Gothic or Helvetica? For Brands, Fonts Help Tell a Story
When ads for the Netflix show “Stranger Things” first appeared in 2016, the glowing, blood-red, unevenly shaded font that spelled out the title told viewers exactly what they could expect. The retro typeface — and a haunting, one-minute title video — became synonymous with the supernatural thriller series and, as the show gained in popularity, memes centered largely around its instantly recognizable title have become plentiful.
“You’re dealing with text and how people respond to the font,” said Peter Frankfurt, executive creative director on the “Stranger Things” project and founding partner of Imaginary Forces, a visual storytelling and brand strategy company. “None of us ever conceived this would ever be the phenomena that it is.”
Hollywood has long known this marketing trick, with movie studios strategically choosing fonts, colors and lighting for a film title that will reflect its tone and genre.
And in a crowded marketplace, many mainstream consumer brands — like Southwest Airlines, Remax and Domino’s Pizza — have placed more focus on fonts as a crucial part of their marketing.
“It’s becoming more and more important,” added Steve Matteson, creative type director at Monotype, a company that creates, licenses and designs fonts for brands.
When Southwest Airlines revamped its brand in 2014, it overhauled its font and logo as part of the upgrade. It wanted to create the image of an airline that cared about customer loyalty — one that had heart.
So, Southwest changed its all-caps Helvetica font to a thicker, custom-made Southwest Sans font that included lowercase letters — changes meant to convey a softer, friendlier tone. It also added a tricolor heart to the logo, along with the tagline “without a heart, it’s just a machine.”
“Now we have a unique font that really embodies our personality as a brand,” said Helen Limpitlaw, director of brand communications at Southwest Airlines. “We’re in a very competitive category and we’re trying to avoid that sameness.”
The new typeface now appears on Southwest’s planes, ads, airport signage, uniforms, website and in-flight items.
Before, the colors and fonts used by the airline varied from platform to platform. “The voice felt very fractured, it was a disconnected experience,” said Rodney Abbot, senior partner at Lippincott, a brand strategy and design firm that worked with Southwest.
A survey of Southwest customers showed that 95 percent found the new identity appealing, according to the National Brand Monitor in 2014. “We’ve definitely seen an increase in revenue, an increase in bookings and brand momentum,” Ms. Limpitlaw said.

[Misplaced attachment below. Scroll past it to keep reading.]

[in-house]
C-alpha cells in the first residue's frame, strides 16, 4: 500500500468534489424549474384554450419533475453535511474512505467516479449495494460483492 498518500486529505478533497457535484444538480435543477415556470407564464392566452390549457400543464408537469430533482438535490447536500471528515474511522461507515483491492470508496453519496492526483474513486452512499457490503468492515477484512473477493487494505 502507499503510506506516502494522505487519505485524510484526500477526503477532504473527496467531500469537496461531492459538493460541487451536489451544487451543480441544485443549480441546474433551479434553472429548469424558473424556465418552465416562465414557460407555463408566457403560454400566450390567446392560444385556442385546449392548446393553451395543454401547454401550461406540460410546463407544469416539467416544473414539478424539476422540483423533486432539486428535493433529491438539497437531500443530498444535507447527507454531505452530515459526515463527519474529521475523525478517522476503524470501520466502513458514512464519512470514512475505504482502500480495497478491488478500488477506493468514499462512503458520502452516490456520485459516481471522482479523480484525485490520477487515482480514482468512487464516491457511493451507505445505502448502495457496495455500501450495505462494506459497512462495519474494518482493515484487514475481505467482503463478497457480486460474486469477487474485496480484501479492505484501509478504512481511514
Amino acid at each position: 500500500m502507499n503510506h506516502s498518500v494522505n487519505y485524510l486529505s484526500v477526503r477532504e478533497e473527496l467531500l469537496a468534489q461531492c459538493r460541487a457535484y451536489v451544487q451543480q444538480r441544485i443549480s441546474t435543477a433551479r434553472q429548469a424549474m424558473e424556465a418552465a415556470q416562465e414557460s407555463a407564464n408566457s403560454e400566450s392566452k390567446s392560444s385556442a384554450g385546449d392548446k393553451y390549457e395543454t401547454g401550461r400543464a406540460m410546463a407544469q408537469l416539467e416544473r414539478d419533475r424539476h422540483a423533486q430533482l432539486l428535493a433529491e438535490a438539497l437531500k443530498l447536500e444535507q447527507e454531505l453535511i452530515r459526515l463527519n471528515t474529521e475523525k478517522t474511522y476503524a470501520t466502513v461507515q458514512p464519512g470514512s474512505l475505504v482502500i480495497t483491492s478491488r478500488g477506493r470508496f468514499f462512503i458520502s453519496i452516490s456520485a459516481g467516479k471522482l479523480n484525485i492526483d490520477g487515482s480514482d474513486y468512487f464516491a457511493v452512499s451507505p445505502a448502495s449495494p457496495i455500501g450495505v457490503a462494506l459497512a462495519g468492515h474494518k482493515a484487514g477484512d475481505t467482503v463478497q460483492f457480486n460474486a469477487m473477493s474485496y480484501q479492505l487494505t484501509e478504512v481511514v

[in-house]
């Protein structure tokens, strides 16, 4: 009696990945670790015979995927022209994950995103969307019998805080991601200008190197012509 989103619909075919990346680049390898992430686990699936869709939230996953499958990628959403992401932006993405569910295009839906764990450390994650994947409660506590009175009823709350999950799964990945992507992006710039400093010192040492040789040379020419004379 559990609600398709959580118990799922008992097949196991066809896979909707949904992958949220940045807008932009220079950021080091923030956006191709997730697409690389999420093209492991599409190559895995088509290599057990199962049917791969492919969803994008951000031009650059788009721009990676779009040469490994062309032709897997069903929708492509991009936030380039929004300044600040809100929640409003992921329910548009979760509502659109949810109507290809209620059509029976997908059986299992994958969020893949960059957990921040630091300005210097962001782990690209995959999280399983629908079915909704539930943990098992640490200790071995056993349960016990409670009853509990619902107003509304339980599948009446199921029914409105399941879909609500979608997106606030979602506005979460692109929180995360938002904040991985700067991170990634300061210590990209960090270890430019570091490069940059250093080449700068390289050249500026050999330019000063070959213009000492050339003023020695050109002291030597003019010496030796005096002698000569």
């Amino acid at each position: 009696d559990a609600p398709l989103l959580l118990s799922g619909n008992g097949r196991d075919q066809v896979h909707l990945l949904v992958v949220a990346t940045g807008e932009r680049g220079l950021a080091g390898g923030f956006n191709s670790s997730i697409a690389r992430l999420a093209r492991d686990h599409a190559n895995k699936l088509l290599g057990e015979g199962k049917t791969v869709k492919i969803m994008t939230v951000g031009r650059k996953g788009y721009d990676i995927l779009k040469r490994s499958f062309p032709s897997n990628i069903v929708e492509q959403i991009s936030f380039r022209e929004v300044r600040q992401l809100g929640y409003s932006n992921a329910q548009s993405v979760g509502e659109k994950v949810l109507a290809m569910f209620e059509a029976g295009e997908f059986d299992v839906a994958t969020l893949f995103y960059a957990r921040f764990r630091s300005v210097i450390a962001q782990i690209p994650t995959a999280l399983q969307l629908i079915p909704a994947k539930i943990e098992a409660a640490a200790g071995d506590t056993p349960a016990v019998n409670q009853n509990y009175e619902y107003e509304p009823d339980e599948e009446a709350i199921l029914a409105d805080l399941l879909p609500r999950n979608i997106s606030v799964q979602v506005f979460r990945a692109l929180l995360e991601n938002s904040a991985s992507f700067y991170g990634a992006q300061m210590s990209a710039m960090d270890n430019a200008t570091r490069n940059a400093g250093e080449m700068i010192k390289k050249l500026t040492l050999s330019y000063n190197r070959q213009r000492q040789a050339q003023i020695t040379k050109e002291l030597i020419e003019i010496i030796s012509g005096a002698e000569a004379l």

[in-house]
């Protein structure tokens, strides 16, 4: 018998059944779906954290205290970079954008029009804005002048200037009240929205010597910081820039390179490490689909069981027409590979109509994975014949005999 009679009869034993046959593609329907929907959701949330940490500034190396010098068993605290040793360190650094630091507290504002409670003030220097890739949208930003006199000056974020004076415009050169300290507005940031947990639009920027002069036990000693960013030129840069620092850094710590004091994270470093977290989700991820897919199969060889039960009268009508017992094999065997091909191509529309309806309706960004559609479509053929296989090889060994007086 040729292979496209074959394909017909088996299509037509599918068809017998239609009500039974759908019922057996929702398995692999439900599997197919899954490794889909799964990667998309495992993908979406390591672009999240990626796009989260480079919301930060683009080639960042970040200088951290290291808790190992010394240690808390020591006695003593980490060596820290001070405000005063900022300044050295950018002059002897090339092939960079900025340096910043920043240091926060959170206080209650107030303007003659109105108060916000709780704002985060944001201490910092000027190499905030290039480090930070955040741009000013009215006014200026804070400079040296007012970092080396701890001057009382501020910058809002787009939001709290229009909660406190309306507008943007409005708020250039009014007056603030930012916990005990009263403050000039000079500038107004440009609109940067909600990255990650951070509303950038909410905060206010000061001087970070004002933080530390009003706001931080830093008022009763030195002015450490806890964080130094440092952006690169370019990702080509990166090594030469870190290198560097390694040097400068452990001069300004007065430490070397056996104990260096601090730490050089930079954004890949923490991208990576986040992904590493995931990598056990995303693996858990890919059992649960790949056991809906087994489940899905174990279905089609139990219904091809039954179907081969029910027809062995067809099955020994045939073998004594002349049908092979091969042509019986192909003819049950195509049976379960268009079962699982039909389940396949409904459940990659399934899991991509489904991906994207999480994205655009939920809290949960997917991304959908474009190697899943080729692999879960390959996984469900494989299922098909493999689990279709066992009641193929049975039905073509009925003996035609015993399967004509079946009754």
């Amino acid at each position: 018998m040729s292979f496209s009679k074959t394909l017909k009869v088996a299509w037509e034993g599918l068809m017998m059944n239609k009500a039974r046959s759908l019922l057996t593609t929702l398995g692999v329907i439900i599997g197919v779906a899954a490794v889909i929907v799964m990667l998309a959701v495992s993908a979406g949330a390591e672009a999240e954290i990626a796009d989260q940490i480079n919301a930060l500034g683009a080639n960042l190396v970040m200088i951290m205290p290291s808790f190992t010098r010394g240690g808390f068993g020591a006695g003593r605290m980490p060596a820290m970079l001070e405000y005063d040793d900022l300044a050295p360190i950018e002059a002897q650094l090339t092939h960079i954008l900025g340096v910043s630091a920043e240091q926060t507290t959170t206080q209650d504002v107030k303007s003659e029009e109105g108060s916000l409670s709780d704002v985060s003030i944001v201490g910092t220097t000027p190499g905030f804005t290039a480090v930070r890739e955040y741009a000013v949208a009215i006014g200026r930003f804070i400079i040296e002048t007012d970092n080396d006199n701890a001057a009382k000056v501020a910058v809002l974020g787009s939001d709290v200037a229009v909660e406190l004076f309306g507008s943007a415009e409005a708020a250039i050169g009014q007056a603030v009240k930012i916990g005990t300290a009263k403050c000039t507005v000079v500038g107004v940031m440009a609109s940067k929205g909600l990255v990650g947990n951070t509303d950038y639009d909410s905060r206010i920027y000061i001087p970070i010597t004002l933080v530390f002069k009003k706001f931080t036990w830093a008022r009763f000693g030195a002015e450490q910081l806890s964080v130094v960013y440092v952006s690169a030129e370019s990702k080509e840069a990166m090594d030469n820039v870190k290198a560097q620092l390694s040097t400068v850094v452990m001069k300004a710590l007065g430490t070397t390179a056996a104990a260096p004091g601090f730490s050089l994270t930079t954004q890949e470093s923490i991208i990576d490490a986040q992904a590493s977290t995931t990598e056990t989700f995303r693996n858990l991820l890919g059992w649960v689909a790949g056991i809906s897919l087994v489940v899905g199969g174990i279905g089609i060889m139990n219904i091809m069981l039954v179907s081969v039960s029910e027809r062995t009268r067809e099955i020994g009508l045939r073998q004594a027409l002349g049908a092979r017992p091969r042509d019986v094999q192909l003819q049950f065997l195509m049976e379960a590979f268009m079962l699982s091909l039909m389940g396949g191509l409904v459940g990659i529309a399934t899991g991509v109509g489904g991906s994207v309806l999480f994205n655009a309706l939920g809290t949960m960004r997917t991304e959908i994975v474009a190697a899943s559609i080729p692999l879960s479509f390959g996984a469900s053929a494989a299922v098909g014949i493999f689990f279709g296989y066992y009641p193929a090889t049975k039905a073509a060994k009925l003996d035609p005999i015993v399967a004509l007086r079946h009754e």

Font style, size, shape, thickness, color, and depth all tell a story.
“The typeface is an expression of the tone of voice,” Mr. Abbot said.
Experts say the right fonts can help brands stand out in a competitive market. But they need to know who they’re targeting and what they want to say.
“Speaking to a mom is different from speaking to a teenager or a 65-year-old retiree,” said Frank Liu, chief creative officer at Siegelvision, a branding and communications firm.
Monster Beverage is a good example of a company knowing who it wanted to speak to. In 2002, it rolled out its Monster Energy drink logo, which featured three neon-green claw-marks in the shape of an “M” on a black background, with “Monster” in white Gothic-like lettering under it. The eye-catching logo and colors exuded energy and youth and connected with fans of sports like snowboarding and Formula One racing, who were its target customers.
“The graphics absolutely nailed it for that demographic,” said Paul Friederichsen, a partner at the Blake Project, a brand marketing and consulting firm. Now, 16 years later, Monster’s logo remains valuable and recognizable.
Legacy companies are sometimes nervous about making changes, but they risk stagnating if they don’t.
“People are afraid to rebrand these days because of the haters out there on the internet who can tear things apart,” Mr. Matteson said.
When the retailer Gap changed its iconic Spire-like font to Helvetica as part of a 2010 rebrand, customers pushed back hard. “The new logo lost all the personality the original mark had acquired over the years and was rolled out without explanation or rationale,” said Matt See, senior art director at Siegelvision. “It felt like no thought was put into it.” The company ultimately switched back to its original logo.
Experts recommended that companies retain font experts and conduct plenty of surveys before making a change.
When the real estate giant Remax decided to overhaul and update its logo and font for the first time in 44 years, the company spent two years and surveyed 20,000 people in the United States and Canada before pushing ahead with the changes.
“At the end of the day, all of these images were going to be on yard signs throughout the world, so we wanted to be sure that it resonated with the consumer,” said Abby Lee, vice president of marketing and media strategies at Remax. “Trying to change a brand after 45 years with 115,000-plus agents out there is quite a task.”
The company needed the font upgrade because its typefaces didn’t translate well in the digital world: The firm’s recognizable hot-air balloon logo and aging fonts became blurred on mobile devices. This posed a significant problem because 34 percent of current home buyers are millennials — a group that relies heavily on digital devices.
Done right, fonts allow brands to showcase their human side and personality, which can then connect with consumers emotionally.
“It’s about understanding the power of typography,” said Mr. Frankfurt. “There are so many different ways that type communicates to us and acts in a voice and takes on a personality and it’s more prevalent than ever.”